This category has become so popular now that one initiative, Fair Code, has created a standard for it. It says:

Fair-code is not a software license. It describes a software model where software:

  • is generally free to use and can be distributed by anybody
  • has its source code openly available
  • can be extended by anybody in public and private communities
  • is commercially restricted by its authors

While this initiative is in very early stages, it is clear that the industry is beginning to recognize the need for a paradigm that is fair to both users and developers, and allows commercial developers to set a balance between the two, in a way that is more flexible than the open source model. One commentator has gone so far as to call the recent developments in licensing the "after open source era." But in truth, source available licensing usually goes hand in hand with open source licensing, as business and licensing models continue to develop. So, the two models are complements rather than strict substitutes.

There are other standardized licensing options. In 2020, a group of lawyers started the PolyForm Project, to draft a suite of template source available licenses. These licenses were peer-reviewed by lawyers experienced in both open source and proprietary licensing. Like Creative Commons for open content licensing, it provides a menu of options such as non-commercial, evaluation only, and anti-competition licenses. All of them, like the Elastic License 2.0, are free of charge, provide access to source code, and grant the necessary patent licenses. PolyForm Perimeter and PolyForm Shield are similar to their progenitors like the Confluent Community License, and Elastic 2.0 has followed this trend, advancing the available options.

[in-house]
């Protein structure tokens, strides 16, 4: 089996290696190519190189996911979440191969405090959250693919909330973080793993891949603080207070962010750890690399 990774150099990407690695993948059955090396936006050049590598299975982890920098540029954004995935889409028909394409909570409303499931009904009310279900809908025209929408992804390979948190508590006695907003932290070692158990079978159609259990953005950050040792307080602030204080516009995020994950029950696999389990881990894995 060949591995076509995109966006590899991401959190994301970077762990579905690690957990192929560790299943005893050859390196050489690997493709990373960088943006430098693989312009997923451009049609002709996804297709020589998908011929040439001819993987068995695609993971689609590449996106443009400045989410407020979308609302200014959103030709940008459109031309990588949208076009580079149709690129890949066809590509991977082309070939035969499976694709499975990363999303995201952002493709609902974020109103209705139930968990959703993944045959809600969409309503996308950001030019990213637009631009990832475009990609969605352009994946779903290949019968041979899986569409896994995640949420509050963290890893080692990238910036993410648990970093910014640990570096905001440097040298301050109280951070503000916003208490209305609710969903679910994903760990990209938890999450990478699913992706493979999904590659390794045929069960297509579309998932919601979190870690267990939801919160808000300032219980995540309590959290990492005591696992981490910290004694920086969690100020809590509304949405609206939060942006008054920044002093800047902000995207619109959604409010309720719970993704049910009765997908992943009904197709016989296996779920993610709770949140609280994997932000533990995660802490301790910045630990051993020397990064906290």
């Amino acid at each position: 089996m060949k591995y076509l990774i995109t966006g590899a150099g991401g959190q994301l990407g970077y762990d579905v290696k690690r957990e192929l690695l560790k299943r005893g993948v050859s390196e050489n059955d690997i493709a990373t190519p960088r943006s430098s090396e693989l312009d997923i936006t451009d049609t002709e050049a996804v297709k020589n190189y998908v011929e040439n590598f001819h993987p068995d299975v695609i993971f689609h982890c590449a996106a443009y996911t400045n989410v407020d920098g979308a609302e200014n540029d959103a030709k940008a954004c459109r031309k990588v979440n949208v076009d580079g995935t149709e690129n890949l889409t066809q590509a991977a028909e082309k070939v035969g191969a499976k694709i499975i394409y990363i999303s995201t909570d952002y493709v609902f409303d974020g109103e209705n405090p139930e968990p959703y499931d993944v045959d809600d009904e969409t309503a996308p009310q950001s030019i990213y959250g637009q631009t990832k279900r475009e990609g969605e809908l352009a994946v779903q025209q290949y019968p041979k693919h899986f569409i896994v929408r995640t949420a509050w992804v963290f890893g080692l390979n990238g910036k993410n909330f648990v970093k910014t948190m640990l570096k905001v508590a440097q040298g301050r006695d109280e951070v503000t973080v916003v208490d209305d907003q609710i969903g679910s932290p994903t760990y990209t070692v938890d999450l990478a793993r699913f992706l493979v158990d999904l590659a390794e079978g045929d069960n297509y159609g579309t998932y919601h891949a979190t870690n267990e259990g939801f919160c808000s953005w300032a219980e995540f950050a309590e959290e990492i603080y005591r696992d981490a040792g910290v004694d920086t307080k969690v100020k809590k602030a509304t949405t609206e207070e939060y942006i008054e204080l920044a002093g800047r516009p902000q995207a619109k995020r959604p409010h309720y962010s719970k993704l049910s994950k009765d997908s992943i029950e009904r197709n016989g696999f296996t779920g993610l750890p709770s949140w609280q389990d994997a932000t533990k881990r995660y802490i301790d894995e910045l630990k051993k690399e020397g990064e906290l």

If you have questions or want to read more, here are some resources:

"The rise of open source IPOs" This article tracks some of the spectacular business successes of open source companies.

"The After Open Source Era Has Started" . This article discusses the sea change represented by companies moving to source available licenses.

US House of Representatives Committee on the Judiciary's report on investigation into competition in digital markets, spearheaded by the Subcommittee on Antitrust, Commercial and Administrative Law. Note the mention of Elasticsearch on page 326.

Note: The drafting of this white paper represents my personal views. However, I would like to note that the work to write it was funded in part by Elastic.

1 "Modification of Final Judgment," August 24, 1982, filed in case 82-0192, United States of America v. Western Electric Company, Incorporated, and American Telephone and Telegraph Company, U.S. District Court for the District of Columbia

2 The Free Software Definition is similar to the Open Source Definition, but shorter and clearer.

3 Open source licenses can contain conditions, such as notices or source code sharing. But these are not limitations that tell you what you cannot do with software, they only require that if you elect to do certain things, you also must do others.